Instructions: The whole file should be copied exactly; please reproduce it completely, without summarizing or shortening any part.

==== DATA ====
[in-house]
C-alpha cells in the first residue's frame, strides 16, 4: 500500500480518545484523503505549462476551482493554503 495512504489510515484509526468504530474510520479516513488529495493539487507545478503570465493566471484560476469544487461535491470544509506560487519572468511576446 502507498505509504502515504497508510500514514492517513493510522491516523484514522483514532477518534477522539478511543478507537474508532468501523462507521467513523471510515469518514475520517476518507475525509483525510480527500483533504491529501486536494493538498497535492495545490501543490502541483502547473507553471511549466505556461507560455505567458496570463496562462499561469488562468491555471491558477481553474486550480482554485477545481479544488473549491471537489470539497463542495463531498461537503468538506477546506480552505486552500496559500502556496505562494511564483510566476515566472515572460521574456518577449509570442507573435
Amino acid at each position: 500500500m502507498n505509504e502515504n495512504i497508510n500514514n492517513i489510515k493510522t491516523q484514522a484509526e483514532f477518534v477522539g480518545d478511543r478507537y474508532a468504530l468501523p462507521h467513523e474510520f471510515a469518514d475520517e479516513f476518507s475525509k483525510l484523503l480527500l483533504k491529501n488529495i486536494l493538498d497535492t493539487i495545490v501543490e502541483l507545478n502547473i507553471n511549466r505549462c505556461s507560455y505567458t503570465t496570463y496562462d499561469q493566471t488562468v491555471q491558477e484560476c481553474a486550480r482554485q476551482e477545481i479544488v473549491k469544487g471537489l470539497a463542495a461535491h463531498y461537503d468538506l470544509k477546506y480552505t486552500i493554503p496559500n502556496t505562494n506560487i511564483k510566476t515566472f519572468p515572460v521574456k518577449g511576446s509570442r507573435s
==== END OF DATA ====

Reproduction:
[in-house]
C-alpha cells in the first residue's frame, strides 16, 4: 500500500480518545484523503505549462476551482493554503 495512504489510515484509526468504530474510520479516513488529495493539487507545478503570465493566471484560476469544487461535491470544509506560487519572468511576446 502507498505509504502515504497508510500514514492517513493510522491516523484514522483514532477518534477522539478511543478507537474508532468501523462507521467513523471510515469518514475520517476518507475525509483525510480527500483533504491529501486536494493538498497535492495545490501543490502541483502547473507553471511549466505556461507560455505567458496570463496562462499561469488562468491555471491558477481553474486550480482554485477545481479544488473549491471537489470539497463542495463531498461537503468538506477546506480552505486552500496559500502556496505562494511564483510566476515566472515572460521574456518577449509570442507573435
Amino acid at each position: 500500500m502507498n505509504e502515504n495512504i497508510n500514514n492517513i489510515k493510522t491516523q484514522a484509526e483514532f477518534v477522539g480518545d478511543r478507537y474508532a468504530l468501523p462507521h467513523e474510520f471510515a469518514d475520517e479516513f476518507s475525509k483525510l484523503l480527500l483533504k491529501n488529495i486536494l493538498d497535492t493539487i495545490v501543490e502541483l507545478n502547473i507553471n511549466r505549462c505556461s507560455y505567458t503570465t496570463y496562462d499561469q493566471t488562468v491555471q491558477e484560476c481553474a486550480r482554485q476551482e477545481i479544488v473549491k469544487g471537489l470539497a463542495a461535491h463531498y461537503d468538506l470544509k477546506y480552505t486552500i493554503p496559500n502556496t505562494n506560487i511564483k510566476t515566472f519572468p515572460v521574456k518577449g511576446s509570442r507573435s